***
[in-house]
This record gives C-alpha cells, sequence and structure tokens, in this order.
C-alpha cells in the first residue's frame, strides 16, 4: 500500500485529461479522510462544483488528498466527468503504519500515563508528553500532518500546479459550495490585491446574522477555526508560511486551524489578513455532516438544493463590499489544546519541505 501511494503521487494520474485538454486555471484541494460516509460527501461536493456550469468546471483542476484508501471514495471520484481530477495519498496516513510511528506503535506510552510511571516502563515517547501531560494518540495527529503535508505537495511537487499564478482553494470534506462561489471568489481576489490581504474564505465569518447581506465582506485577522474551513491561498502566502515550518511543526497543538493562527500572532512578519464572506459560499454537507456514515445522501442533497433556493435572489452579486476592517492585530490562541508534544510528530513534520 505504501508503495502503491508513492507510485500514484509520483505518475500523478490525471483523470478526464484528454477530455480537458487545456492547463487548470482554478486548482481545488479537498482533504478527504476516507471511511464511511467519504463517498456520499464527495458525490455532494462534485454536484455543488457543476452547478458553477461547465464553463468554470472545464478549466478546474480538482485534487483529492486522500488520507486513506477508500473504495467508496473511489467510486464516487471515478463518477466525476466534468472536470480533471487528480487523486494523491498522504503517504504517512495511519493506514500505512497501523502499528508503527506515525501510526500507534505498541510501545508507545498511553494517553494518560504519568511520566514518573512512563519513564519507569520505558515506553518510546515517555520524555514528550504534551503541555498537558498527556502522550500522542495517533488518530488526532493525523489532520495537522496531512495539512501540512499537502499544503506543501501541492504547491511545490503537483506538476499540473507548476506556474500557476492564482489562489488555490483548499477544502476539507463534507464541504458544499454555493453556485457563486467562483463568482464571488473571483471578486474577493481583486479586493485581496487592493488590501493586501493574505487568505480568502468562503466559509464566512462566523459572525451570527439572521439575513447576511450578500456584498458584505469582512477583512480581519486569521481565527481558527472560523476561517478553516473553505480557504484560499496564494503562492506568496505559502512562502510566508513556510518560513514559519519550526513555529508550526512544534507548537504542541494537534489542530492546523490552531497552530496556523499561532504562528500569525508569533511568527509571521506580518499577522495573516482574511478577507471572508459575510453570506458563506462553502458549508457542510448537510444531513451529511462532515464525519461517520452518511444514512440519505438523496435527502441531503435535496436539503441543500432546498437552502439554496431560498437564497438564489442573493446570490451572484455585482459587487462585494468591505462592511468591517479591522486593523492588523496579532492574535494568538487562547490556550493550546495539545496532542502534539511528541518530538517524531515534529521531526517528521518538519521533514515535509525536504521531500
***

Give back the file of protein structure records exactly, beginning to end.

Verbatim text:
[in-house]
This record gives C-alpha cells, sequence and structure tokens, in this order.
C-alpha cells in the first residue's frame, strides 16, 4: 500500500485529461479522510462544483488528498466527468503504519500515563508528553500532518500546479459550495490585491446574522477555526508560511486551524489578513455532516438544493463590499489544546519541505 501511494503521487494520474485538454486555471484541494460516509460527501461536493456550469468546471483542476484508501471514495471520484481530477495519498496516513510511528506503535506510552510511571516502563515517547501531560494518540495527529503535508505537495511537487499564478482553494470534506462561489471568489481576489490581504474564505465569518447581506465582506485577522474551513491561498502566502515550518511543526497543538493562527500572532512578519464572506459560499454537507456514515445522501442533497433556493435572489452579486476592517492585530490562541508534544510528530513534520 505504501508503495502503491508513492507510485500514484509520483505518475500523478490525471483523470478526464484528454477530455480537458487545456492547463487548470482554478486548482481545488479537498482533504478527504476516507471511511464511511467519504463517498456520499464527495458525490455532494462534485454536484455543488457543476452547478458553477461547465464553463468554470472545464478549466478546474480538482485534487483529492486522500488520507486513506477508500473504495467508496473511489467510486464516487471515478463518477466525476466534468472536470480533471487528480487523486494523491498522504503517504504517512495511519493506514500505512497501523502499528508503527506515525501510526500507534505498541510501545508507545498511553494517553494518560504519568511520566514518573512512563519513564519507569520505558515506553518510546515517555520524555514528550504534551503541555498537558498527556502522550500522542495517533488518530488526532493525523489532520495537522496531512495539512501540512499537502499544503506543501501541492504547491511545490503537483506538476499540473507548476506556474500557476492564482489562489488555490483548499477544502476539507463534507464541504458544499454555493453556485457563486467562483463568482464571488473571483471578486474577493481583486479586493485581496487592493488590501493586501493574505487568505480568502468562503466559509464566512462566523459572525451570527439572521439575513447576511450578500456584498458584505469582512477583512480581519486569521481565527481558527472560523476561517478553516473553505480557504484560499496564494503562492506568496505559502512562502510566508513556510518560513514559519519550526513555529508550526512544534507548537504542541494537534489542530492546523490552531497552530496556523499561532504562528500569525508569533511568527509571521506580518499577522495573516482574511478577507471572508459575510453570506458563506462553502458549508457542510448537510444531513451529511462532515464525519461517520452518511444514512440519505438523496435527502441531503435535496436539503441543500432546498437552502439554496431560498437564497438564489442573493446570490451572484455585482459587487462585494468591505462592511468591517479591522486593523492588523496579532492574535494568538487562547490556550493550546495539545496532542502534539511528541518530538517524531515534529521531526517528521518538519521533514515535509525536504521531500